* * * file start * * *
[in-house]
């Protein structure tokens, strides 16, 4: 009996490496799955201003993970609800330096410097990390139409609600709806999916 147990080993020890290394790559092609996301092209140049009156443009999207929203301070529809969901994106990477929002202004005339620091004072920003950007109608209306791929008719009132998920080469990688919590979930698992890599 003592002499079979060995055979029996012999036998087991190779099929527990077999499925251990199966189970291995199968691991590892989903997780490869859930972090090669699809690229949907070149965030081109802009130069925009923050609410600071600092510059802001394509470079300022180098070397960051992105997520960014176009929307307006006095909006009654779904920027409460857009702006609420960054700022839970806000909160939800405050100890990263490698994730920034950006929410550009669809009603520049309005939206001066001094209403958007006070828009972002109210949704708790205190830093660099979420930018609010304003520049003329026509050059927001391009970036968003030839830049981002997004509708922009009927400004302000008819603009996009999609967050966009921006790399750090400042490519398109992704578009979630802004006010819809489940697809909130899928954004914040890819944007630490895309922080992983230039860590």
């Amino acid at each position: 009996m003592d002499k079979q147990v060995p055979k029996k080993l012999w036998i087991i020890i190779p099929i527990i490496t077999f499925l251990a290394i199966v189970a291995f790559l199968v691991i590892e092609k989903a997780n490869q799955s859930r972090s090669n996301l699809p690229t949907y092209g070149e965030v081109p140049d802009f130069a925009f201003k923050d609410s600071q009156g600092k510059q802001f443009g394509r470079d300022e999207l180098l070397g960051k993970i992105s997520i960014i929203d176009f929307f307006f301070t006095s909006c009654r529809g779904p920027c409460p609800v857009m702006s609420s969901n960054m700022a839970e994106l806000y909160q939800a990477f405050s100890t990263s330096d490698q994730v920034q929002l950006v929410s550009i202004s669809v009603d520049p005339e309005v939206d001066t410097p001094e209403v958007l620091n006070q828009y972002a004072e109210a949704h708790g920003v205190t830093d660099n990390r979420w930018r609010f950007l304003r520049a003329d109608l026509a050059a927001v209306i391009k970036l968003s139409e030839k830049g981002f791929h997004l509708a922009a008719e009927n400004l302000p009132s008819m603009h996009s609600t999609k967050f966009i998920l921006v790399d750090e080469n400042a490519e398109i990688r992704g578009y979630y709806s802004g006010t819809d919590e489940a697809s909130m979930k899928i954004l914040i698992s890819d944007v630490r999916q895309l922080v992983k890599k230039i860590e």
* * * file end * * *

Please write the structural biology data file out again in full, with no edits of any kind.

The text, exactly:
[in-house]
């Protein structure tokens, strides 16, 4: 009996490496799955201003993970609800330096410097990390139409609600709806999916 147990080993020890290394790559092609996301092209140049009156443009999207929203301070529809969901994106990477929002202004005339620091004072920003950007109608209306791929008719009132998920080469990688919590979930698992890599 003592002499079979060995055979029996012999036998087991190779099929527990077999499925251990199966189970291995199968691991590892989903997780490869859930972090090669699809690229949907070149965030081109802009130069925009923050609410600071600092510059802001394509470079300022180098070397960051992105997520960014176009929307307006006095909006009654779904920027409460857009702006609420960054700022839970806000909160939800405050100890990263490698994730920034950006929410550009669809009603520049309005939206001066001094209403958007006070828009972002109210949704708790205190830093660099979420930018609010304003520049003329026509050059927001391009970036968003030839830049981002997004509708922009009927400004302000008819603009996009999609967050966009921006790399750090400042490519398109992704578009979630802004006010819809489940697809909130899928954004914040890819944007630490895309922080992983230039860590």
């Amino acid at each position: 009996m003592d002499k079979q147990v060995p055979k029996k080993l012999w036998i087991i020890i190779p099929i527990i490496t077999f499925l251990a290394i199966v189970a291995f790559l199968v691991i590892e092609k989903a997780n490869q799955s859930r972090s090669n996301l699809p690229t949907y092209g070149e965030v081109p140049d802009f130069a925009f201003k923050d609410s600071q009156g600092k510059q802001f443009g394509r470079d300022e999207l180098l070397g960051k993970i992105s997520i960014i929203d176009f929307f307006f301070t006095s909006c009654r529809g779904p920027c409460p609800v857009m702006s609420s969901n960054m700022a839970e994106l806000y909160q939800a990477f405050s100890t990263s330096d490698q994730v920034q929002l950006v929410s550009i202004s669809v009603d520049p005339e309005v939206d001066t410097p001094e209403v958007l620091n006070q828009y972002a004072e109210a949704h708790g920003v205190t830093d660099n990390r979420w930018r609010f950007l304003r520049a003329d109608l026509a050059a927001v209306i391009k970036l968003s139409e030839k830049g981002f791929h997004l509708a922009a008719e009927n400004l302000p009132s008819m603009h996009s609600t999609k967050f966009i998920l921006v790399d750090e080469n400042a490519e398109i990688r992704g578009y979630y709806s802004g006010t819809d919590e489940a697809s909130m979930k899928i954004l914040i698992s890819d944007v630490r999916q895309l922080v992983k890599k230039i860590e």